In the latest instalment of our continuing series on the greatest feats of engineering, we’ll be looking at the truly remarkable Great Wall of China, which is viewed as one of mankind’s most amazing achievements in construction and engineering.
The Great Wall of China, which is located across the historical northern borders of China, is 5,500 miles long and was constructed over a period of approximately 2000 years. The Wall has many purposes, but was originally built as a defence mechanism against raids and invasions of the various nomadic groups of the Eurasian Steppe.
Construction of the wall began in 475 BC, with the purpose of protecting China against the invasions of the Huns, the story of which was somewhat captured in Disney’s Mulan. These early constructions were born out of the various states of Qin, Wei, Zhao, Qi, Yan and Zhongshan each constructing their own protective borders, which were built to withstand an attack from swords and spears.
Over time, these defences were repaired and reinforced, with the wall we know today beginning to take shape by the 12th Century. When the Ming dynasty came to power in the 14th Century, the Great Wall concept was revived in order to protect China from the Mongolian tribes.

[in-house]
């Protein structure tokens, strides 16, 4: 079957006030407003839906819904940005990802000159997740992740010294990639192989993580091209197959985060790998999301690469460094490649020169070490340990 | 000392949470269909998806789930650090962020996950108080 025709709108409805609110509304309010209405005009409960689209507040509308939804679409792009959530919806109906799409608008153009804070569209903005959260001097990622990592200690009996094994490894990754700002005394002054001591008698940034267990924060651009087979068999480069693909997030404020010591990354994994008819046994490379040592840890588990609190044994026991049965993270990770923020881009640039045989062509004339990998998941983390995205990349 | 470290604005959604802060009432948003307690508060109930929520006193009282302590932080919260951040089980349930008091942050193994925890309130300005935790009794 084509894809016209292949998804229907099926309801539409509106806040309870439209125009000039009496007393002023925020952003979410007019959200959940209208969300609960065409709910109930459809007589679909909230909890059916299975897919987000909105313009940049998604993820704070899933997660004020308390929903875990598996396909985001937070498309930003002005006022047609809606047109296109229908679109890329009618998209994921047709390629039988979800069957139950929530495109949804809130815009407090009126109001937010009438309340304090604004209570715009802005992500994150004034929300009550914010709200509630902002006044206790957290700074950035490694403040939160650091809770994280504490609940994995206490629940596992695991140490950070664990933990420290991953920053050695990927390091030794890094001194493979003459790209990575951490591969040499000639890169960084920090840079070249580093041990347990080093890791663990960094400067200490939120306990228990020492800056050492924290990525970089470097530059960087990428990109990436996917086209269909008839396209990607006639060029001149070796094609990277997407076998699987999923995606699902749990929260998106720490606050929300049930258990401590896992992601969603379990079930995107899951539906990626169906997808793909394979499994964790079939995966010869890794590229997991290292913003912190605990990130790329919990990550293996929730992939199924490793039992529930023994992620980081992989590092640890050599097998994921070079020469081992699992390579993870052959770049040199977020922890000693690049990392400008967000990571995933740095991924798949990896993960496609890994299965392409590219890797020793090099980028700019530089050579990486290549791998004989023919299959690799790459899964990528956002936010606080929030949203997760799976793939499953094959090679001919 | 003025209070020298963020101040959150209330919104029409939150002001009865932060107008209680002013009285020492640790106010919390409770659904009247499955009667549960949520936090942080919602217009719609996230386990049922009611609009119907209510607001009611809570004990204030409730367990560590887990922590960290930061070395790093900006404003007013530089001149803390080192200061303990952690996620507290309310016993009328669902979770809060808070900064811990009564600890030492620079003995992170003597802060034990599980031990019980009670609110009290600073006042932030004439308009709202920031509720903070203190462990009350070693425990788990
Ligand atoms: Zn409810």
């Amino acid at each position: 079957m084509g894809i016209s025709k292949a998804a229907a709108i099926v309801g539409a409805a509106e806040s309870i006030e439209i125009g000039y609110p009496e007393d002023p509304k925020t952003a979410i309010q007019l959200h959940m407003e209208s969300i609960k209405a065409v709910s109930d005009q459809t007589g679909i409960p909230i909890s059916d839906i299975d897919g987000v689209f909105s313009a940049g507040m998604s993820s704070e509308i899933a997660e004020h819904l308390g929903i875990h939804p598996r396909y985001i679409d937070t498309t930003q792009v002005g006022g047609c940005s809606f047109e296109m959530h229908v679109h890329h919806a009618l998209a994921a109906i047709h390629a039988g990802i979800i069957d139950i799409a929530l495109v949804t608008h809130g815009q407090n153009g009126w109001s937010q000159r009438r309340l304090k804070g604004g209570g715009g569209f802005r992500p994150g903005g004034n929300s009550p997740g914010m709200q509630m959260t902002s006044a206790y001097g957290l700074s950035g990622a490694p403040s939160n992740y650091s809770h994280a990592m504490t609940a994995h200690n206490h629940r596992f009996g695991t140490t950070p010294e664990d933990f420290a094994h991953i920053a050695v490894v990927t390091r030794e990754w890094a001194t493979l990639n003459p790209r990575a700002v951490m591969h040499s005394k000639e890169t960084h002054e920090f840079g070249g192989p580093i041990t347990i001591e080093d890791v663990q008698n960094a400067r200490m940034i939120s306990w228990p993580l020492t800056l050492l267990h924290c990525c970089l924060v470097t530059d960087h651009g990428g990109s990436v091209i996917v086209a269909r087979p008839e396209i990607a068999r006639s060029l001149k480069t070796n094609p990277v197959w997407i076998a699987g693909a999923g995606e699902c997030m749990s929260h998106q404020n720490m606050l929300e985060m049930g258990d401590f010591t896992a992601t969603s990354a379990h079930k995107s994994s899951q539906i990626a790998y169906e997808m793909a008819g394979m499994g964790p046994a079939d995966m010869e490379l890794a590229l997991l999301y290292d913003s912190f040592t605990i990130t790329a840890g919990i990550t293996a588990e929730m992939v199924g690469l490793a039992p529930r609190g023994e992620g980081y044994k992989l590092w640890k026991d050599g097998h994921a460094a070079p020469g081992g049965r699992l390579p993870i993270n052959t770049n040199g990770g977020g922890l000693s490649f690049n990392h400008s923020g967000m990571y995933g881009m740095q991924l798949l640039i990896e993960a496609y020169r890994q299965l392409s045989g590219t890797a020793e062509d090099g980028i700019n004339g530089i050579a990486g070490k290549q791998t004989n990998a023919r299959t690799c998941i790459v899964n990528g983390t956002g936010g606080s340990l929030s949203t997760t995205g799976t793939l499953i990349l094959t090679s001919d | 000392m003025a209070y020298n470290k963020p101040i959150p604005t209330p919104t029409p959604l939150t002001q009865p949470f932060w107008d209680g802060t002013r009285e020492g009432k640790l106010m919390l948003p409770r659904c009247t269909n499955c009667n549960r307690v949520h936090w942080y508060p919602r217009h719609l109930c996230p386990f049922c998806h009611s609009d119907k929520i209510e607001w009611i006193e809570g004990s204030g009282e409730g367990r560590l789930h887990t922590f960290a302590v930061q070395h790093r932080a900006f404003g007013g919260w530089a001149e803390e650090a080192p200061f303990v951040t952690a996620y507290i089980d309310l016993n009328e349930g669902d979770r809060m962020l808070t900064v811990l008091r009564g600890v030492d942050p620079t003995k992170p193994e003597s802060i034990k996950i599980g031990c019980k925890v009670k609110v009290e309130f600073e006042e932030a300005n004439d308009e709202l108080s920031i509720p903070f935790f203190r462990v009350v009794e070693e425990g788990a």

Unlike the earlier walls, which were primarily constructed from tamped earth and wood, the Ming Great Wall was constructed out of bricks and stone. Up to 25,000 watch towers were built along the wall, which helped to defend China against numerous attacks from invaders.
Can You Really See It From Space?
One of the most common references to the Great Wall in popular culture is that it can be seen from the moon, although this myth has been debunked many times.
At its widest, the Great Wall extends to around 9.1 metres wide, with most of the wall being coloured to match its surroundings. Only an object or structure that was a significantly contrasting colour to its surroundings would be visible from the Moon with the naked eye, and with a viewing distance of 238,000 miles, the Great Wall would have the same visibility from the Moon as a human hair would if it was viewed from 3.2 miles away, however this makes it no less of an engineering miracle, and the famous landmark can be seen from a very low orbit.
We hope you enjoyed reading about yet another great feat of engineering. Here at European Springs, we love to celebrate any engineering triumph, and with our range of compression, tension and die springs, we can help to make your project a success. For more information, contact us today by calling 0208 663 1800.